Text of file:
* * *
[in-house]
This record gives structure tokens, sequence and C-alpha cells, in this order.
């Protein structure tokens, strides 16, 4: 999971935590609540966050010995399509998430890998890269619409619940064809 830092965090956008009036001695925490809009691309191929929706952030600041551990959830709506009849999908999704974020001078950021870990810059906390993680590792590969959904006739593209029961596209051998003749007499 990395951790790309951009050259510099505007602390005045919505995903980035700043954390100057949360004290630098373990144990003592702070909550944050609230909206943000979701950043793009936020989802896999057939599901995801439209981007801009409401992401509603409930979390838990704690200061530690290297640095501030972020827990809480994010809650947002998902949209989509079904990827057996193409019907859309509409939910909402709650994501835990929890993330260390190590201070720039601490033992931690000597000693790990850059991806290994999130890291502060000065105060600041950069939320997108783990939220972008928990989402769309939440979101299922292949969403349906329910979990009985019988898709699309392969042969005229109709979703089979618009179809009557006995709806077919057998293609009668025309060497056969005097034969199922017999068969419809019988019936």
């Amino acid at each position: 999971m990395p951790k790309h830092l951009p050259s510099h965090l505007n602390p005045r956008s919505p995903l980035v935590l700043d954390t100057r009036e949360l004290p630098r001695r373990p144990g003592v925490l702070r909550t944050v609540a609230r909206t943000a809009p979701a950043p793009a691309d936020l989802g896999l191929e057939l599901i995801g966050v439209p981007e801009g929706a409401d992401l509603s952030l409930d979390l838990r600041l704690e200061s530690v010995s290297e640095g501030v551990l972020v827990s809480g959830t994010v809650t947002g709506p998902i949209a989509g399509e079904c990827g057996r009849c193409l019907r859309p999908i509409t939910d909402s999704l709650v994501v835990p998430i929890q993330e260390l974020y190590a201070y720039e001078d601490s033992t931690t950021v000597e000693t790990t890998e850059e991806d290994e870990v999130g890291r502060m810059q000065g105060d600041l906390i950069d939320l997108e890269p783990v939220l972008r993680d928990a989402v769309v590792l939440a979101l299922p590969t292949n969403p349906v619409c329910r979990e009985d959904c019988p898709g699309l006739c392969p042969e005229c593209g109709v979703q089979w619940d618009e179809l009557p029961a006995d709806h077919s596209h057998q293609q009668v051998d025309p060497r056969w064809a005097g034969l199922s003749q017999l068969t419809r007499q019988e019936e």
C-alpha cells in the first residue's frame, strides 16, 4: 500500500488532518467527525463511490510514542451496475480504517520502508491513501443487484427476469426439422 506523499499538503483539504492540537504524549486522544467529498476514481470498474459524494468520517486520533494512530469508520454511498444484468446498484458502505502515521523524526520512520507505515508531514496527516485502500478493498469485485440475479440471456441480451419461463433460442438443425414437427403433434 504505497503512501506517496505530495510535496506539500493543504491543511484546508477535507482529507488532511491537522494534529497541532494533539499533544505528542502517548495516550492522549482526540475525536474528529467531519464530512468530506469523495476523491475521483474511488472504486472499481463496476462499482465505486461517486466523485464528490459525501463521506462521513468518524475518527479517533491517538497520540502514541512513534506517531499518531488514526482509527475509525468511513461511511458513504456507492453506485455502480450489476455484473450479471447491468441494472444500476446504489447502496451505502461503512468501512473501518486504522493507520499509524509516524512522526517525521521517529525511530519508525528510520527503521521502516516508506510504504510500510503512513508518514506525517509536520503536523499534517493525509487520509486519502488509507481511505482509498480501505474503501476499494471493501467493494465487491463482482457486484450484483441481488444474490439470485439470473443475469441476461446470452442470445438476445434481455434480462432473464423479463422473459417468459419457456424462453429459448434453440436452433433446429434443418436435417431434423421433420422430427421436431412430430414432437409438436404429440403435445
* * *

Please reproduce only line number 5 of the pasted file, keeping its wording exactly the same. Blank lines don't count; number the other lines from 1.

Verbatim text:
C-alpha cells in the first residue's frame, strides 16, 4: 500500500488532518467527525463511490510514542451496475480504517520502508491513501443487484427476469426439422 506523499499538503483539504492540537504524549486522544467529498476514481470498474459524494468520517486520533494512530469508520454511498444484468446498484458502505502515521523524526520512520507505515508531514496527516485502500478493498469485485440475479440471456441480451419461463433460442438443425414437427403433434 504505497503512501506517496505530495510535496506539500493543504491543511484546508477535507482529507488532511491537522494534529497541532494533539499533544505528542502517548495516550492522549482526540475525536474528529467531519464530512468530506469523495476523491475521483474511488472504486472499481463496476462499482465505486461517486466523485464528490459525501463521506462521513468518524475518527479517533491517538497520540502514541512513534506517531499518531488514526482509527475509525468511513461511511458513504456507492453506485455502480450489476455484473450479471447491468441494472444500476446504489447502496451505502461503512468501512473501518486504522493507520499509524509516524512522526517525521521517529525511530519508525528510520527503521521502516516508506510504504510500510503512513508518514506525517509536520503536523499534517493525509487520509486519502488509507481511505482509498480501505474503501476499494471493501467493494465487491463482482457486484450484483441481488444474490439470485439470473443475469441476461446470452442470445438476445434481455434480462432473464423479463422473459417468459419457456424462453429459448434453440436452433433446429434443418436435417431434423421433420422430427421436431412430430414432437409438436404429440403435445